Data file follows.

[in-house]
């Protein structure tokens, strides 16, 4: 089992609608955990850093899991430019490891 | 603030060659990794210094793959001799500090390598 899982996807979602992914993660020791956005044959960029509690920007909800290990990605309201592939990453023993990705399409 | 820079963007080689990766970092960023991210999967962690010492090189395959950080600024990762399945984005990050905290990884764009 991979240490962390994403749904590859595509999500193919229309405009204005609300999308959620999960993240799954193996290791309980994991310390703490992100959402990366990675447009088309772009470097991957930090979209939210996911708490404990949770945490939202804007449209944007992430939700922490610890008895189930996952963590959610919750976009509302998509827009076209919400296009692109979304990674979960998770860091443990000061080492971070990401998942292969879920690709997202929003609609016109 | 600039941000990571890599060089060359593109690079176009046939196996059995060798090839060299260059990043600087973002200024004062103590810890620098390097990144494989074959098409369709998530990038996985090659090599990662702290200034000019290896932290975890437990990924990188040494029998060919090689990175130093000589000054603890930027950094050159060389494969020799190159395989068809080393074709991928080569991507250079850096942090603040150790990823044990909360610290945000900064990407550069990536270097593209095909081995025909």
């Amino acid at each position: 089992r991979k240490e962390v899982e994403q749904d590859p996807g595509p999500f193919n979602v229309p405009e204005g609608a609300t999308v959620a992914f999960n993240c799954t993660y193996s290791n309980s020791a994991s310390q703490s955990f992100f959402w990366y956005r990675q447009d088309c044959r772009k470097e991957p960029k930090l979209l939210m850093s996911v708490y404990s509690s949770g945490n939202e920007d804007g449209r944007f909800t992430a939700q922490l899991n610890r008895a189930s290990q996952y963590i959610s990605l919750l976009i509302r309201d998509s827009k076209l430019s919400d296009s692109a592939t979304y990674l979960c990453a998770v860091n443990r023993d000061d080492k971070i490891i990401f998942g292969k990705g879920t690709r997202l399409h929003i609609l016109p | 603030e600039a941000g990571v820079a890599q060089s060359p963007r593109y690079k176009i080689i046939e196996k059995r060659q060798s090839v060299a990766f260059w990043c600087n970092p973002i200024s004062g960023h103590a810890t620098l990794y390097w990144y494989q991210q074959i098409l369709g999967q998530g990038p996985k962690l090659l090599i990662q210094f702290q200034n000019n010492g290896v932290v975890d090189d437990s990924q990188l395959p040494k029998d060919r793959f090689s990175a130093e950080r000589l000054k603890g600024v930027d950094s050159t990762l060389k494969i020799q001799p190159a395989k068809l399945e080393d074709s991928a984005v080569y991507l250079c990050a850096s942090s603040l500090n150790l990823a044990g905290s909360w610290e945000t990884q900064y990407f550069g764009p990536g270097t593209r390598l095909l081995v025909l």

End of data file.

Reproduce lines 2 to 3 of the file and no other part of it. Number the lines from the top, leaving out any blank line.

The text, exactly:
């Protein structure tokens, strides 16, 4: 089992609608955990850093899991430019490891 | 603030060659990794210094793959001799500090390598 899982996807979602992914993660020791956005044959960029509690920007909800290990990605309201592939990453023993990705399409 | 820079963007080689990766970092960023991210999967962690010492090189395959950080600024990762399945984005990050905290990884764009 991979240490962390994403749904590859595509999500193919229309405009204005609300999308959620999960993240799954193996290791309980994991310390703490992100959402990366990675447009088309772009470097991957930090979209939210996911708490404990949770945490939202804007449209944007992430939700922490610890008895189930996952963590959610919750976009509302998509827009076209919400296009692109979304990674979960998770860091443990000061080492971070990401998942292969879920690709997202929003609609016109 | 600039941000990571890599060089060359593109690079176009046939196996059995060798090839060299260059990043600087973002200024004062103590810890620098390097990144494989074959098409369709998530990038996985090659090599990662702290200034000019290896932290975890437990990924990188040494029998060919090689990175130093000589000054603890930027950094050159060389494969020799190159395989068809080393074709991928080569991507250079850096942090603040150790990823044990909360610290945000900064990407550069990536270097593209095909081995025909």
């Amino acid at each position: 089992r991979k240490e962390v899982e994403q749904d590859p996807g595509p999500f193919n979602v229309p405009e204005g609608a609300t999308v959620a992914f999960n993240c799954t993660y193996s290791n309980s020791a994991s310390q703490s955990f992100f959402w990366y956005r990675q447009d088309c044959r772009k470097e991957p960029k930090l979209l939210m850093s996911v708490y404990s509690s949770g945490n939202e920007d804007g449209r944007f909800t992430a939700q922490l899991n610890r008895a189930s290990q996952y963590i959610s990605l919750l976009i509302r309201d998509s827009k076209l430019s919400d296009s692109a592939t979304y990674l979960c990453a998770v860091n443990r023993d000061d080492k971070i490891i990401f998942g292969k990705g879920t690709r997202l399409h929003i609609l016109p | 603030e600039a941000g990571v820079a890599q060089s060359p963007r593109y690079k176009i080689i046939e196996k059995r060659q060798s090839v060299a990766f260059w990043c600087n970092p973002i200024s004062g960023h103590a810890t620098l990794y390097w990144y494989q991210q074959i098409l369709g999967q998530g990038p996985k962690l090659l090599i990662q210094f702290q200034n000019n010492g290896v932290v975890d090189d437990s990924q990188l395959p040494k029998d060919r793959f090689s990175a130093e950080r000589l000054k603890g600024v930027d950094s050159t990762l060389k494969i020799q001799p190159a395989k068809l399945e080393d074709s991928a984005v080569y991507l250079c990050a850096s942090s603040l500090n150790l990823a044990g905290s909360w610290e945000t990884q900064y990407f550069g764009p990536g270097t593209r390598l095909l081995v025909l």